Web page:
.224 Valkyrie Buyer Guides

| Last Updated: September 1, 2021

Introduced to the world of firearms at the 2018 Shot Show, The .224 Valkyrie was the new kid on the block.

Photo credit: thefirearmblog.com

But with some impressive superpowers that catch the attention of even pro players.

Check out everything there has to be learned about this new cartridge. Along with the best supporting components and accessories to build your AR rifle. 

Table of Contents

A .224 Valkyrie Overview

How to Take Advantage of the .224 Valkyrie

What the .224 Valkyrie Does Best

Conclusion

Where the .224 Valkyrie Falls Short

A .224 Valkyrie Overview

The .224 Valkyrie is a rimless bottlenecked intermediate rifle cartridge that uses a .22 caliber bullet. It is the same in bullet diameter and case length compared to the .223, but with a thicker case that holds more propellant. 

The .224 Valkyrie has been developed by Federal Premium Ammunition and was introduced in the year 2018. The cartridge operated at the same pressure at the 5.56/.223 ammo. In simpler terms, it is necked down a 6.8 SPC cartridge with similar features. 

It is available in 60, 75, and 90 grain bullets. The unique quality of the .224 Valkyrie ammo is that it retains supersonic velocity to distances up to a distance of 1,200 yards. Which makes it comparable to the 6.8 SPC and 6.5 Grendel cartridges in terms of velocity, accuracy, and range. 

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The cartridge was developed to rival the .22 Nosler ammo. With only a couple of years into the market, the .224 Valkyrie has started gaining some pace as a varmint round. But due to the imbalance of supply and demand, the ammo is still a tad expensive to be considered for plinking or recreational use. 

It has been designed to suit a 1:7 twist rate to suit the heavier 90 grain matchking bullets. With dimensions similar to the 5.56, the only changes you will make to your existing .223 AR-15 rifle are adding a new barrel, a 6.8 SPC bolt carrier group, and a dedicated magazine. 

The .224 Valkyrie can feed through standard .223 magazines, but the thicker taper is prone to causing malfunction issues. So it is better to spend 20 or 30 bucks more on a good magazine.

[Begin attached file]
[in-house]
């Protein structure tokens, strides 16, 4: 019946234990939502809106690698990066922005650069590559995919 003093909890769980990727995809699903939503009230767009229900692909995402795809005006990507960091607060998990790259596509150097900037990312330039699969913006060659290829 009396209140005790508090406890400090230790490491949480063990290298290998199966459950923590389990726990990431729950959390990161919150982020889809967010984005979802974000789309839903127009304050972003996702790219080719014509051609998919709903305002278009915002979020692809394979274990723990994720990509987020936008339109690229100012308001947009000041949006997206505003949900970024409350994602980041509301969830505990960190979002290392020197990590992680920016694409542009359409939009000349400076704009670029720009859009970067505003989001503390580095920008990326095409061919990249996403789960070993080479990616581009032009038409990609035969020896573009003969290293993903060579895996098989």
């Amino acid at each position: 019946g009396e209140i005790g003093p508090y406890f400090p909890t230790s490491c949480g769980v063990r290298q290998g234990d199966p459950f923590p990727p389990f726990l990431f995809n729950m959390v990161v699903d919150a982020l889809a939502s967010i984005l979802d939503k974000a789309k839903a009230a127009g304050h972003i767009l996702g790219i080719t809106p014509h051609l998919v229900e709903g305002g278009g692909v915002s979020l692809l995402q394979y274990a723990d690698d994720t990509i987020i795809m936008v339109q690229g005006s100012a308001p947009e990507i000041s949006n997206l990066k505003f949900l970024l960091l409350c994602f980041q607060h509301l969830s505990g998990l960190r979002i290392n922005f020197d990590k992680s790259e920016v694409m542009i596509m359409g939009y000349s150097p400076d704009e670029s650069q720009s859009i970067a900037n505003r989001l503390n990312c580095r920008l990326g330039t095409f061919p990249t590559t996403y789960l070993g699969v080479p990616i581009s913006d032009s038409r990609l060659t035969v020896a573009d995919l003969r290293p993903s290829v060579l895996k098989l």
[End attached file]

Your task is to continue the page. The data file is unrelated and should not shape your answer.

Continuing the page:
What the .224 Valkyrie Does Best

The .224 Valkyrie was designed for one thing: long range sniping. And it will be absolutely correct to say that it does that perfectly. Being a supersonic cartridge with a lightweight bullet, the .224 Valkyrie is very immune to wind drifts. 

As you may already know that the .223 is not a cartridge suitable for long range use. Effects of destabilization and tumbling come into play with it at ranges beyond 600 yards. On the other hand, the .224 Valkyrie has an effective range of 1200 – 1300 yards without succumbing to tumbling or even wind drift. 

The .224 Valkyrie also has a very peculiar advantage over its counterparts. Which is a lesser recoil. Coupled with the good punch-packing bullet weight of 75 or even 90 grains will make this a perfect round for hunting varmints over long range. 

Critters like coyotes, hogs, and other small varmints will easily fall prey to superior ballistics and a humane kill shot.

But do not hunt deer with this as .22 caliber is considered illegal for hunting deer in most states. 

As far as short or medium range is concerned, the .224 Valkyrie will handle anything that the .223 Remington round can handle. No speculations or calculations are needed for that. 

Photo credit: tactical-life.com

Coming to long range use, the .224 Valkyrie is great for competitions. Especially the likes of PRS competitions. While there are many cartridges like the 6mm, 6.5 mm, and 6.8 mm that will compete or even outperform the .224 Valkyrie. The low recoil and quick follow-up ability due to the short size still mark it as a viable cartridge.